Policy from config file:        targeted

The output above shows us that SELinux is enabled and the current mode is "enforcing" on the RHEL system. If the administrator is not familiar with SELinux, this may pose some issues on certain applications or services and may not start. So we may need to disable SELinux "temporarily" for now.

We may first try to make SELinux mode as "permissive" and retry any failing applications or services.

[root@base ~]# echo 0 >/selinux/enforce

[root@base ~]# sestatus 
SELinux status:                 enabled
SELinuxfs mount:                /selinux
Current mode:                   permissive
Mode from config file:          enforcing
Policy version:                 21
Policy from config file:        targeted

NOTE: The effect of the command above will not persist upon reboot, so if that already fixes some application/services issues, we can now edit the SELinux configuration file so this setting will persist after a reboot.

[root@base ~]# vi /etc/selinux/config

# This file controls the state of SELinux on the system.
# SELINUX= can take one of these three values:
#       enforcing - SELinux security policy is enforced.
#       permissive - SELinux prints warnings instead of enforcing.
#       disabled - SELinux is fully disabled.
SELINUX= permissive
# SELINUXTYPE= type of policy in use. Possible values are:
#       targeted - Only targeted network daemons are protected.
#       strict - Full SELinux protection.

Once the SELINUX= permissive parameter is set, we can now reboot the server. Or just leave the system alone until its next necessary reboot that this new setting will be applied automatically.

For the other Linuxes which don't have the /etc/selinux/config file, you just need to edit the kernel boot line, usually in /boot/grub/grub.conf if you're using the GRUB boot loader. On the kernel line, add enforcing=0 at the end. For example,

title SE-Linux Test System
        root (hd0,0)
        kernel /boot/vmlinuz-2.4.20-selinux-2003040709 ro root=/dev/hda1 nousb enforcing=0
        #initrd /boot/initrd-2.4.20-selinux-2003040709.img

Setting up Auto-reply in qmail-ldap

I have a few email account users that will be away for 10 days. This users are part of the sales group and support group. Emails that will be bound to their respective email address should have be replied ASAP, much more if this is a support email that is very urgent. The sender should at least know that the email was received but replies may take some time due to recipient being still on the air, on a meeting, on training, on leave and etc.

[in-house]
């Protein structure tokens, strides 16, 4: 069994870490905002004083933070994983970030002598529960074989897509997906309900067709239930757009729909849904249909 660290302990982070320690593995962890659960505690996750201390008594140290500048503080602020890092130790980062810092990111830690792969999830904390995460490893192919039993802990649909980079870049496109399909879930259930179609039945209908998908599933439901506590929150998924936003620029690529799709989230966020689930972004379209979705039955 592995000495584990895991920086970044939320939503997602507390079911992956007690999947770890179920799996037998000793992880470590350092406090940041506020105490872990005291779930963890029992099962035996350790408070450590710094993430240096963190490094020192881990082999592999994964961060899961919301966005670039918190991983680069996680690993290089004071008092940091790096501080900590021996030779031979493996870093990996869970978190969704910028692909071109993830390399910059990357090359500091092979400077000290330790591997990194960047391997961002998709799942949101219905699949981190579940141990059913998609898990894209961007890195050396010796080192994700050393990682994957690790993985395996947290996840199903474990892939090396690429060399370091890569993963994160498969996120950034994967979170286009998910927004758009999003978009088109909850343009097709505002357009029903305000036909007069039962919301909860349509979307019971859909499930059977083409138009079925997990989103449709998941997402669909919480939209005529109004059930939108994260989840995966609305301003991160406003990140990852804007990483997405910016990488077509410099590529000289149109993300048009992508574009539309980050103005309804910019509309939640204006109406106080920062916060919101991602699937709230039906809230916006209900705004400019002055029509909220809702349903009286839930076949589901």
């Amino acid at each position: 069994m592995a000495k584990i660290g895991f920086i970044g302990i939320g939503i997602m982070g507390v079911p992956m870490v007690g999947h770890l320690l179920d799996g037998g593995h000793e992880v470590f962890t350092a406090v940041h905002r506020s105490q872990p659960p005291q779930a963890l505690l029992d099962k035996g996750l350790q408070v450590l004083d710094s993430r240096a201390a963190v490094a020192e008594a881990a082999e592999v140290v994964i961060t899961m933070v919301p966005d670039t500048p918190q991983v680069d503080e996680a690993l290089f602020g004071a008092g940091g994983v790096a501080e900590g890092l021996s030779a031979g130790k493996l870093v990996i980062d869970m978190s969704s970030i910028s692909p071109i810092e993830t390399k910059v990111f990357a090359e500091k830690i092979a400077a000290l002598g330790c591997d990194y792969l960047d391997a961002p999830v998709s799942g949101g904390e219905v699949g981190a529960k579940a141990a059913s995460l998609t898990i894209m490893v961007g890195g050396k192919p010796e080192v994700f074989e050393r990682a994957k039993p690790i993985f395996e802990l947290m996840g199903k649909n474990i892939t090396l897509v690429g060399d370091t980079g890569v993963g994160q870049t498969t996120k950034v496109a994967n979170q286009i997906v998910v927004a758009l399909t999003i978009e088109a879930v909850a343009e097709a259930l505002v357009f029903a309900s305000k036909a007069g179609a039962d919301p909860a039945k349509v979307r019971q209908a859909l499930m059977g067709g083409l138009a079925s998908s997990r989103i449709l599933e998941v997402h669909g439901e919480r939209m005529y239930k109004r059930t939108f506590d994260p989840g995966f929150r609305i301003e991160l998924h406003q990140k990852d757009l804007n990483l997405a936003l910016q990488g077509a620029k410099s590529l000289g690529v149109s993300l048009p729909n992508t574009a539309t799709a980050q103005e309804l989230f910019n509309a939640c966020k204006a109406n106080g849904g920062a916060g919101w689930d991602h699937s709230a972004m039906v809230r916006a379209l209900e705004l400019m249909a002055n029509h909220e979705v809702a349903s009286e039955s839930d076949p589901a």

On my Qmail-LDAP mail server installation, I can configure such Auto-reply on the particular users ldif entry as follows:

add: mailReplyText
mailReplyText: Hi, I am on vacation till 19th April 2010. See you when I am back.
delete: deliveryMode
deliveryMode: noprogram
add: deliveryMode
deliveryMode: reply

NOTE: Even if you don't specify the attribute deliveryMode as reply and the attribute mailReplyText exists it will reply automatically as long as mailReplyText attribute is defined in the ldap entry for the given user.

Wednesday, April 7, 2010

Ethernet Bonding (Linux)

Bonding ethernet channels in Linux is easy. With the right configuration and hardware, it can be done in minutes.

In this example, I have a 4 port intel Gigabit card and I wanted to utilize this and my Network switches LACP/LAG capability. Lets assume we have the Network switch part already configured to have its ports utilize LACP/LAG.

On the RHEL 4.3 server that is hosting my samba file server below are the steps outlined to configure ethernet channel bonding/teaming on the RHEL 4.3 server.

Edit the /etc/modprobe.conf file and add the bonding kernel module and its mode.

# vi /etc/modprobe.conf

#regular network card (built-in)
alias eth0 e1000
alias eth1 e1000
#the bond interface 
alias bond0 bonding
#bond interface mode. mode=4 (802.3ad/link aggregation)
options bond0 mode=4 miimon=100 
#Intel 4 port Gigabit ethernet card
alias eth5 e1000
alias eth3 e1000
alias eth4 e1000
alias eth2 e1000
alias scsi_hostadapter ahci
alias usb-controller ehci-hcd
alias usb-controller1 uhci-hcd

Now make sure to edit the /etc/sysconfig/network-scripts/ifcfg-ethX (where X are the ethernet ports that will be part of the bond0 LACP interface) 

# vi /etc/sysconfig/network-scripts/ifcfg-eth2


Now we don't want to edit every single file as its a boring and error prone process